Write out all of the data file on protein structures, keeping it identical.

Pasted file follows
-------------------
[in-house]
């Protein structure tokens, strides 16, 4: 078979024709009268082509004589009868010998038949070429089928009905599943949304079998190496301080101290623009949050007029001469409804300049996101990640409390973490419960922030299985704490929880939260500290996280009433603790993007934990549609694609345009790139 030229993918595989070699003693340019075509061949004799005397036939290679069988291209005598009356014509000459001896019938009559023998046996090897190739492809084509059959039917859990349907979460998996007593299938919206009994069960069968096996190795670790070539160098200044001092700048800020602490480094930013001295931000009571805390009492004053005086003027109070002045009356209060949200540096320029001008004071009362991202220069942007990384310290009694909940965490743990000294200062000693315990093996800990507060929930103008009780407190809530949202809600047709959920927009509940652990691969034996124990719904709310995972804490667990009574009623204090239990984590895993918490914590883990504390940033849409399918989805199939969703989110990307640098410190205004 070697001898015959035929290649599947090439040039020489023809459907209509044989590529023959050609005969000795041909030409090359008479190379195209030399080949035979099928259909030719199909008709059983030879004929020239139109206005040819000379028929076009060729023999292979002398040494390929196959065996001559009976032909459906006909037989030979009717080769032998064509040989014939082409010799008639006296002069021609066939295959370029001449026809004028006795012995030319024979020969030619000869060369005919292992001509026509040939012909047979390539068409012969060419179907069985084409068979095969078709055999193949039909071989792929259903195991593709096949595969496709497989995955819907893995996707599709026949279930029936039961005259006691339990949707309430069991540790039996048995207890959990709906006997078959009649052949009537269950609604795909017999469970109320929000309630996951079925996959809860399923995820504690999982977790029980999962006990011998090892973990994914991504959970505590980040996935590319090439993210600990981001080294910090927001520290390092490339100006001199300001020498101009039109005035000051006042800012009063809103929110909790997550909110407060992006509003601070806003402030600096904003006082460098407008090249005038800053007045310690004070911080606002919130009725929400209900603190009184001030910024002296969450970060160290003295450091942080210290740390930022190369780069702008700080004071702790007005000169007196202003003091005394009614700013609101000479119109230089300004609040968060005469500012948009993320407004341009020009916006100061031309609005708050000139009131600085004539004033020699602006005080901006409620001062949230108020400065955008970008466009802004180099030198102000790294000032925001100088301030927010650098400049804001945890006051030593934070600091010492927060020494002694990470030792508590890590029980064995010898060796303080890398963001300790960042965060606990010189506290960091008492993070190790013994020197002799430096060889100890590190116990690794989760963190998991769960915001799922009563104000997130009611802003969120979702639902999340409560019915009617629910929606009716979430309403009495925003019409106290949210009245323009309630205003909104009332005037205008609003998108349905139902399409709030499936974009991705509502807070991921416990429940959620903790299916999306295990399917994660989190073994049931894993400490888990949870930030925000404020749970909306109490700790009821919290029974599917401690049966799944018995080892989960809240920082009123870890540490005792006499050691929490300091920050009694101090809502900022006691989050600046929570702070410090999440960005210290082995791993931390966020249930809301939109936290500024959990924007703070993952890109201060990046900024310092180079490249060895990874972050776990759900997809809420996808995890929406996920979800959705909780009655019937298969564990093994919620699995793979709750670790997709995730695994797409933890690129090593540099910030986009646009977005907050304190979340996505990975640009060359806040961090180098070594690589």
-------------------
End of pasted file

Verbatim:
[in-house]
């Protein structure tokens, strides 16, 4: 078979024709009268082509004589009868010998038949070429089928009905599943949304079998190496301080101290623009949050007029001469409804300049996101990640409390973490419960922030299985704490929880939260500290996280009433603790993007934990549609694609345009790139 030229993918595989070699003693340019075509061949004799005397036939290679069988291209005598009356014509000459001896019938009559023998046996090897190739492809084509059959039917859990349907979460998996007593299938919206009994069960069968096996190795670790070539160098200044001092700048800020602490480094930013001295931000009571805390009492004053005086003027109070002045009356209060949200540096320029001008004071009362991202220069942007990384310290009694909940965490743990000294200062000693315990093996800990507060929930103008009780407190809530949202809600047709959920927009509940652990691969034996124990719904709310995972804490667990009574009623204090239990984590895993918490914590883990504390940033849409399918989805199939969703989110990307640098410190205004 070697001898015959035929290649599947090439040039020489023809459907209509044989590529023959050609005969000795041909030409090359008479190379195209030399080949035979099928259909030719199909008709059983030879004929020239139109206005040819000379028929076009060729023999292979002398040494390929196959065996001559009976032909459906006909037989030979009717080769032998064509040989014939082409010799008639006296002069021609066939295959370029001449026809004028006795012995030319024979020969030619000869060369005919292992001509026509040939012909047979390539068409012969060419179907069985084409068979095969078709055999193949039909071989792929259903195991593709096949595969496709497989995955819907893995996707599709026949279930029936039961005259006691339990949707309430069991540790039996048995207890959990709906006997078959009649052949009537269950609604795909017999469970109320929000309630996951079925996959809860399923995820504690999982977790029980999962006990011998090892973990994914991504959970505590980040996935590319090439993210600990981001080294910090927001520290390092490339100006001199300001020498101009039109005035000051006042800012009063809103929110909790997550909110407060992006509003601070806003402030600096904003006082460098407008090249005038800053007045310690004070911080606002919130009725929400209900603190009184001030910024002296969450970060160290003295450091942080210290740390930022190369780069702008700080004071702790007005000169007196202003003091005394009614700013609101000479119109230089300004609040968060005469500012948009993320407004341009020009916006100061031309609005708050000139009131600085004539004033020699602006005080901006409620001062949230108020400065955008970008466009802004180099030198102000790294000032925001100088301030927010650098400049804001945890006051030593934070600091010492927060020494002694990470030792508590890590029980064995010898060796303080890398963001300790960042965060606990010189506290960091008492993070190790013994020197002799430096060889100890590190116990690794989760963190998991769960915001799922009563104000997130009611802003969120979702639902999340409560019915009617629910929606009716979430309403009495925003019409106290949210009245323009309630205003909104009332005037205008609003998108349905139902399409709030499936974009991705509502807070991921416990429940959620903790299916999306295990399917994660989190073994049931894993400490888990949870930030925000404020749970909306109490700790009821919290029974599917401690049966799944018995080892989960809240920082009123870890540490005792006499050691929490300091920050009694101090809502900022006691989050600046929570702070410090999440960005210290082995791993931390966020249930809301939109936290500024959990924007703070993952890109201060990046900024310092180079490249060895990874972050776990759900997809809420996808995890929406996920979800959705909780009655019937298969564990093994919620699995793979709750670790997709995730695994797409933890690129090593540099910030986009646009977005907050304190979340996505990975640009060359806040961090180098070594690589």